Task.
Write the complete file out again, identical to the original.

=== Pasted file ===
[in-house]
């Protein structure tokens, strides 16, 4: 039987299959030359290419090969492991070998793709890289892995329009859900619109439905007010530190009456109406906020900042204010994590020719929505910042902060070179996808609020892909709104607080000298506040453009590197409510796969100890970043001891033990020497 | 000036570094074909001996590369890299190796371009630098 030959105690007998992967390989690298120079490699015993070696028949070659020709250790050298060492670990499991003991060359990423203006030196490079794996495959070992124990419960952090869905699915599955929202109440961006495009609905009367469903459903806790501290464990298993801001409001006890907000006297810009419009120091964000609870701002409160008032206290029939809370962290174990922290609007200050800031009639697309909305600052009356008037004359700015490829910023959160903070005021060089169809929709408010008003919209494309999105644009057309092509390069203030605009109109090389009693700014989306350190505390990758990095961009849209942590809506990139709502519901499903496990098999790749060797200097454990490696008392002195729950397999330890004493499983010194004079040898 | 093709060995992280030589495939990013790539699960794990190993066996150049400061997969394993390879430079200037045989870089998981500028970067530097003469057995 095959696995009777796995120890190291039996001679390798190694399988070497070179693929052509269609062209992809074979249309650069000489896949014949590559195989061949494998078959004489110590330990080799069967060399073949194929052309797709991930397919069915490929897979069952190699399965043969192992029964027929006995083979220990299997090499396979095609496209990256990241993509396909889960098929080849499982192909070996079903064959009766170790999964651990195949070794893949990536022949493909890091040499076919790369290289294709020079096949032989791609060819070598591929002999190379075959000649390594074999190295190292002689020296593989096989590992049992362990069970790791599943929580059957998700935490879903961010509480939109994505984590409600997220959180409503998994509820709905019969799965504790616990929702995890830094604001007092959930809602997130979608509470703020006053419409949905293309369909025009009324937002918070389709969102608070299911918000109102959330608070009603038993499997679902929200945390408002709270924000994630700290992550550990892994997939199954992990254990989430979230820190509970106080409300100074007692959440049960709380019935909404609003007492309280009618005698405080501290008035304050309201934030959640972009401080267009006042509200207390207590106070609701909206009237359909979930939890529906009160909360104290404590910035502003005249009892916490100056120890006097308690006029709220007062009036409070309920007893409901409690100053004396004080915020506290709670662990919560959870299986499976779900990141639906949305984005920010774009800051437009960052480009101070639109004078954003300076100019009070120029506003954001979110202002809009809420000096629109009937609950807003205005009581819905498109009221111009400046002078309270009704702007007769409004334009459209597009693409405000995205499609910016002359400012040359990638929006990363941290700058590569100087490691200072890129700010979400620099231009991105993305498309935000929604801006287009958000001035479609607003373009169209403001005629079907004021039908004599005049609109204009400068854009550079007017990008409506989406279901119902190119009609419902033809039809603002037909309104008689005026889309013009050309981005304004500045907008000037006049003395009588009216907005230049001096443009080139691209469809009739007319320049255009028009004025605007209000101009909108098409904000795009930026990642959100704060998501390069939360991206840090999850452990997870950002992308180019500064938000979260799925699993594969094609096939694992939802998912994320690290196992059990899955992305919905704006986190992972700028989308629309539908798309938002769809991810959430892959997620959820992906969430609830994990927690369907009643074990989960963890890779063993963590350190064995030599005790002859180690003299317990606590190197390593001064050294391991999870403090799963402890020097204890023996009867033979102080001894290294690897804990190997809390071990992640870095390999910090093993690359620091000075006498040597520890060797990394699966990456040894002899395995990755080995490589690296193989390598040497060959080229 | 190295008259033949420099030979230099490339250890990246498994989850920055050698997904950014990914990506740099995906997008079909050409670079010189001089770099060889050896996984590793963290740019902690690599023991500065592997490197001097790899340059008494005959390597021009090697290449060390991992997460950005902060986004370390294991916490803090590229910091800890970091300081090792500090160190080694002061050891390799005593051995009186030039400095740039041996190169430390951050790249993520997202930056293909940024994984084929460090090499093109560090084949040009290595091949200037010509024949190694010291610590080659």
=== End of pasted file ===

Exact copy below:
[in-house]
């Protein structure tokens, strides 16, 4: 039987299959030359290419090969492991070998793709890289892995329009859900619109439905007010530190009456109406906020900042204010994590020719929505910042902060070179996808609020892909709104607080000298506040453009590197409510796969100890970043001891033990020497 | 000036570094074909001996590369890299190796371009630098 030959105690007998992967390989690298120079490699015993070696028949070659020709250790050298060492670990499991003991060359990423203006030196490079794996495959070992124990419960952090869905699915599955929202109440961006495009609905009367469903459903806790501290464990298993801001409001006890907000006297810009419009120091964000609870701002409160008032206290029939809370962290174990922290609007200050800031009639697309909305600052009356008037004359700015490829910023959160903070005021060089169809929709408010008003919209494309999105644009057309092509390069203030605009109109090389009693700014989306350190505390990758990095961009849209942590809506990139709502519901499903496990098999790749060797200097454990490696008392002195729950397999330890004493499983010194004079040898 | 093709060995992280030589495939990013790539699960794990190993066996150049400061997969394993390879430079200037045989870089998981500028970067530097003469057995 095959696995009777796995120890190291039996001679390798190694399988070497070179693929052509269609062209992809074979249309650069000489896949014949590559195989061949494998078959004489110590330990080799069967060399073949194929052309797709991930397919069915490929897979069952190699399965043969192992029964027929006995083979220990299997090499396979095609496209990256990241993509396909889960098929080849499982192909070996079903064959009766170790999964651990195949070794893949990536022949493909890091040499076919790369290289294709020079096949032989791609060819070598591929002999190379075959000649390594074999190295190292002689020296593989096989590992049992362990069970790791599943929580059957998700935490879903961010509480939109994505984590409600997220959180409503998994509820709905019969799965504790616990929702995890830094604001007092959930809602997130979608509470703020006053419409949905293309369909025009009324937002918070389709969102608070299911918000109102959330608070009603038993499997679902929200945390408002709270924000994630700290992550550990892994997939199954992990254990989430979230820190509970106080409300100074007692959440049960709380019935909404609003007492309280009618005698405080501290008035304050309201934030959640972009401080267009006042509200207390207590106070609701909206009237359909979930939890529906009160909360104290404590910035502003005249009892916490100056120890006097308690006029709220007062009036409070309920007893409901409690100053004396004080915020506290709670662990919560959870299986499976779900990141639906949305984005920010774009800051437009960052480009101070639109004078954003300076100019009070120029506003954001979110202002809009809420000096629109009937609950807003205005009581819905498109009221111009400046002078309270009704702007007769409004334009459209597009693409405000995205499609910016002359400012040359990638929006990363941290700058590569100087490691200072890129700010979400620099231009991105993305498309935000929604801006287009958000001035479609607003373009169209403001005629079907004021039908004599005049609109204009400068854009550079007017990008409506989406279901119902190119009609419902033809039809603002037909309104008689005026889309013009050309981005304004500045907008000037006049003395009588009216907005230049001096443009080139691209469809009739007319320049255009028009004025605007209000101009909108098409904000795009930026990642959100704060998501390069939360991206840090999850452990997870950002992308180019500064938000979260799925699993594969094609096939694992939802998912994320690290196992059990899955992305919905704006986190992972700028989308629309539908798309938002769809991810959430892959997620959820992906969430609830994990927690369907009643074990989960963890890779063993963590350190064995030599005790002859180690003299317990606590190197390593001064050294391991999870403090799963402890020097204890023996009867033979102080001894290294690897804990190997809390071990992640870095390999910090093993690359620091000075006498040597520890060797990394699966990456040894002899395995990755080995490589690296193989390598040497060959080229 | 190295008259033949420099030979230099490339250890990246498994989850920055050698997904950014990914990506740099995906997008079909050409670079010189001089770099060889050896996984590793963290740019902690690599023991500065592997490197001097790899340059008494005959390597021009090697290449060390991992997460950005902060986004370390294991916490803090590229910091800890970091300081090792500090160190080694002061050891390799005593051995009186030039400095740039041996190169430390951050790249993520997202930056293909940024994984084929460090090499093109560090084949040009290595091949200037010509024949190694010291610590080659």